Many of B. B. Warfield’s Princeton sermons are wonderful and edifying pieces to read. One that I appreciate is from Acts 22:10 (What shall I do, Lord?) called “Surrender and Consecration.” Here are two paragraphs from it – the second one applies to ministers of the gospel. These words make me think of the hymn “Take My Life.”
In this latter question (“What shall I do, Lord?”) there unite the two essential elements of all [true] religion, surrender and consecration—the passive and active aspects of that faith which on the human side is the fundamental element of religion, as grace is on God’s side, when dealing with sinful men. “What shall I do, Lord?” In that simple question, as it trembled on the lips of Paul lying prostrate in the presence of the heavenly glory, there pulsated all that abnegation of self, that casting of oneself wholly on Christ, that firm entrusting of oneself in all the future to Him and His guidance,—in a word, the whole of the “assensus” and “fiducia,” which (the “notitia” being presupposed) constitute saving faith. And saving faith wherever found is sure to take this position, perhaps not purely—for what faith of man is absolutely pure?—but in direct proportion to its purity, its governing power over the life. Surrender and consecration, we may take it then, are the twin key-notes of the Christian life: “What shall I do, Lord?” the one question which echoes through all the corridors of the Christian heart.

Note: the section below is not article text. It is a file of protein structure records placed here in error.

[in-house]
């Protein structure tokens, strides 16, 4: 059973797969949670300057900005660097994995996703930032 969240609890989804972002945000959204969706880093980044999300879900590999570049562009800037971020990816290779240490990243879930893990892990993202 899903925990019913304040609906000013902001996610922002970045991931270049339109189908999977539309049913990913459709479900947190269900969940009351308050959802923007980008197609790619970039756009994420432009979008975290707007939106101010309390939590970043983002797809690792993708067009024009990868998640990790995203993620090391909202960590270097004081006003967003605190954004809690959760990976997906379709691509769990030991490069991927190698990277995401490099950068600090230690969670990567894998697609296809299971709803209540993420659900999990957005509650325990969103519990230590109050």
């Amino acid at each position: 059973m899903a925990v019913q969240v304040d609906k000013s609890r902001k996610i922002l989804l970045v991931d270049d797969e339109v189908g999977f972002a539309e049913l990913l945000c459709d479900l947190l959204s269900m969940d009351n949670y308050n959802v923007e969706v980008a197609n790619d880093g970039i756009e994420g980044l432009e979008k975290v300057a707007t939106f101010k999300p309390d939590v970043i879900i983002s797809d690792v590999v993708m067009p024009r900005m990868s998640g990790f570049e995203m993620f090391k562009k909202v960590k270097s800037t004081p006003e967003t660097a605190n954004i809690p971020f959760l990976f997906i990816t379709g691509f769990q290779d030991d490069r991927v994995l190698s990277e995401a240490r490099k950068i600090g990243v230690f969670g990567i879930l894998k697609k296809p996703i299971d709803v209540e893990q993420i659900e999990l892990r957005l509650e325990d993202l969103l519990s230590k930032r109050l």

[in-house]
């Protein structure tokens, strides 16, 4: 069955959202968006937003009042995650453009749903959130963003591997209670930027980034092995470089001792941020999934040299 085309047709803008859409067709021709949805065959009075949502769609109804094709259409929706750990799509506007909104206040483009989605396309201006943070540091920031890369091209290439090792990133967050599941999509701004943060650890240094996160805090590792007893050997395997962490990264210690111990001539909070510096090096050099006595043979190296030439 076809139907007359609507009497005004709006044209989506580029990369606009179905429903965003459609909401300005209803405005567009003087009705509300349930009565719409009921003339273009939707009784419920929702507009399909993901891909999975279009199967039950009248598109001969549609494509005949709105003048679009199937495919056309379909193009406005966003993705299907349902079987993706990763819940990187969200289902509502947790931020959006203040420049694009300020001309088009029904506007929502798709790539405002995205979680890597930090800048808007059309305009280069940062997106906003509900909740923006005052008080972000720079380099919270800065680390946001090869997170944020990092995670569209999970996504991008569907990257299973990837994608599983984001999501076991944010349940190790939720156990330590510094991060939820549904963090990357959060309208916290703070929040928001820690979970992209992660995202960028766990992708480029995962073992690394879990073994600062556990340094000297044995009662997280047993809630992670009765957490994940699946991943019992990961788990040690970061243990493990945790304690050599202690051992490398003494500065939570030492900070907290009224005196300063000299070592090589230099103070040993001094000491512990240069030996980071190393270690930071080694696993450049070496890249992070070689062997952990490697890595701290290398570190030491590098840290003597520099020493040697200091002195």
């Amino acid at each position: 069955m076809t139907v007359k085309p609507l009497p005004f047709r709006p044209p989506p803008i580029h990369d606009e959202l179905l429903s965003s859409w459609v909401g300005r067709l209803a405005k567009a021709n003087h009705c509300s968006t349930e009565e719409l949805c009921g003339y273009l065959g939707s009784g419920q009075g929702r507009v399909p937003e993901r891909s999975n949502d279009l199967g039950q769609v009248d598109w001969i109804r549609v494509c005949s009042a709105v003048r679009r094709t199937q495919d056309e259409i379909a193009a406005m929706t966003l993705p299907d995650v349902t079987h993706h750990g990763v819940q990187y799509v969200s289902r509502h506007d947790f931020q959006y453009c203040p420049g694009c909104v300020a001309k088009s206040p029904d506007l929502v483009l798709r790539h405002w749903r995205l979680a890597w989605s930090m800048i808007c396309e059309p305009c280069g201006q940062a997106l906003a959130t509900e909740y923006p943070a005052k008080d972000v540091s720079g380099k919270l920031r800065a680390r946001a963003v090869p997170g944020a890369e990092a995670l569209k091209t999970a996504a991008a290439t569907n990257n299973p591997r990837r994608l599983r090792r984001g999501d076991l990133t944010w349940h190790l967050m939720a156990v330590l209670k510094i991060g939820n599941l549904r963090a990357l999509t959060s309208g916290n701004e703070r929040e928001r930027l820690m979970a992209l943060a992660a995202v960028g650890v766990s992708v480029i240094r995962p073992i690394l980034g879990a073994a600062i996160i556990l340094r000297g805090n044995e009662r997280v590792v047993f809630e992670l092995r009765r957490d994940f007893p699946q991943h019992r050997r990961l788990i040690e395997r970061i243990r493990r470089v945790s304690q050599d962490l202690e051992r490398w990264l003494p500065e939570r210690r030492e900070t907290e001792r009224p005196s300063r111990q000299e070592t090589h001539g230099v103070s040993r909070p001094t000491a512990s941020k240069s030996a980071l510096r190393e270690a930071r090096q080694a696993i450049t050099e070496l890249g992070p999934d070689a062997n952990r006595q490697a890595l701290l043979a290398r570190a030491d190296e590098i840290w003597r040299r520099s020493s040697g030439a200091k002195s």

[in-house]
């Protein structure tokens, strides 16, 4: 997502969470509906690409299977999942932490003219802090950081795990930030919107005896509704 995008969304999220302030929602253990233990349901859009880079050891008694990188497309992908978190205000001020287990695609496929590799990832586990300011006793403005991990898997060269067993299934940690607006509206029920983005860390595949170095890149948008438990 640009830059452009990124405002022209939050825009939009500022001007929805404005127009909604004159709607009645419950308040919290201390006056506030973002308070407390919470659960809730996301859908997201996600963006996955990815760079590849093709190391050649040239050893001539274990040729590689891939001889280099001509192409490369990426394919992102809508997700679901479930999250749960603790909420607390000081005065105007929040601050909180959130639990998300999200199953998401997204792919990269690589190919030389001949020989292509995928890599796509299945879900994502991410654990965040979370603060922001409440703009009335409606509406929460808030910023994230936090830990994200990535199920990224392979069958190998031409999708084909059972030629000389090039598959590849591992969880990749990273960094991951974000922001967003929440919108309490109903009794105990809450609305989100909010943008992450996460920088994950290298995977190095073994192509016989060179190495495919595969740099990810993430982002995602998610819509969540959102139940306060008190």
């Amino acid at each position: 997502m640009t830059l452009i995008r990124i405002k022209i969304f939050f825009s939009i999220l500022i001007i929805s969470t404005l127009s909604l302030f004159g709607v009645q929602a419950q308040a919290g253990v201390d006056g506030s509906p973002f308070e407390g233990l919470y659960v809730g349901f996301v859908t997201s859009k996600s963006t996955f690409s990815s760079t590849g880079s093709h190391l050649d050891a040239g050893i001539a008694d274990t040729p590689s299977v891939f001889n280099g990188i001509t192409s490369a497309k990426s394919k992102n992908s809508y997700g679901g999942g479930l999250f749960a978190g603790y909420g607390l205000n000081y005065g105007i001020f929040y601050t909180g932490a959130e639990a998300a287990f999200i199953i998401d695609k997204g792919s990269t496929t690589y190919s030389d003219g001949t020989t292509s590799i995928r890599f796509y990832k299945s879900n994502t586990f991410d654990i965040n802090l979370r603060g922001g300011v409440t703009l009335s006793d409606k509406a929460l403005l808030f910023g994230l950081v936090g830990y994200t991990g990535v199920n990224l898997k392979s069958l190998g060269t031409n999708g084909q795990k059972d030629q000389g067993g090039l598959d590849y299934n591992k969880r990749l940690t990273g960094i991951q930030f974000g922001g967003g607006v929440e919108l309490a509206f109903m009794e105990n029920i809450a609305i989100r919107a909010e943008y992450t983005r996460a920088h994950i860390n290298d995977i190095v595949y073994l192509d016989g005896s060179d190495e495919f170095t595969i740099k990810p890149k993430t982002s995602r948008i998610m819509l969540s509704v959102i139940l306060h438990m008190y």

And as our life as ministers of the Gospel is nothing else but one side of our Christian life— the flower and fruit of our Christian life—surrender and consecration must be made also its notes. It is in direct proportion as they are made its key-notes that we may hope for success in our ministry; for only in this proportion are we Christ’s ministers and not servitors of our own selves. Let us, then, approach this holy calling in this spirit, the spirit of Paul before us and of every child of Christ through all the ages. Let us now as we enter these halls to begin or to re-begin our preparation for the great work before us, have no reservations—that we will serve the Lord in this sphere, but not in that; that we will serve Him to this extent, but not to that; that we will serve Him in this mode, but not in that. Let surrender and consecration be our watch-words. “What shall I do, Lord?”—let that question be the spirit of all our lives.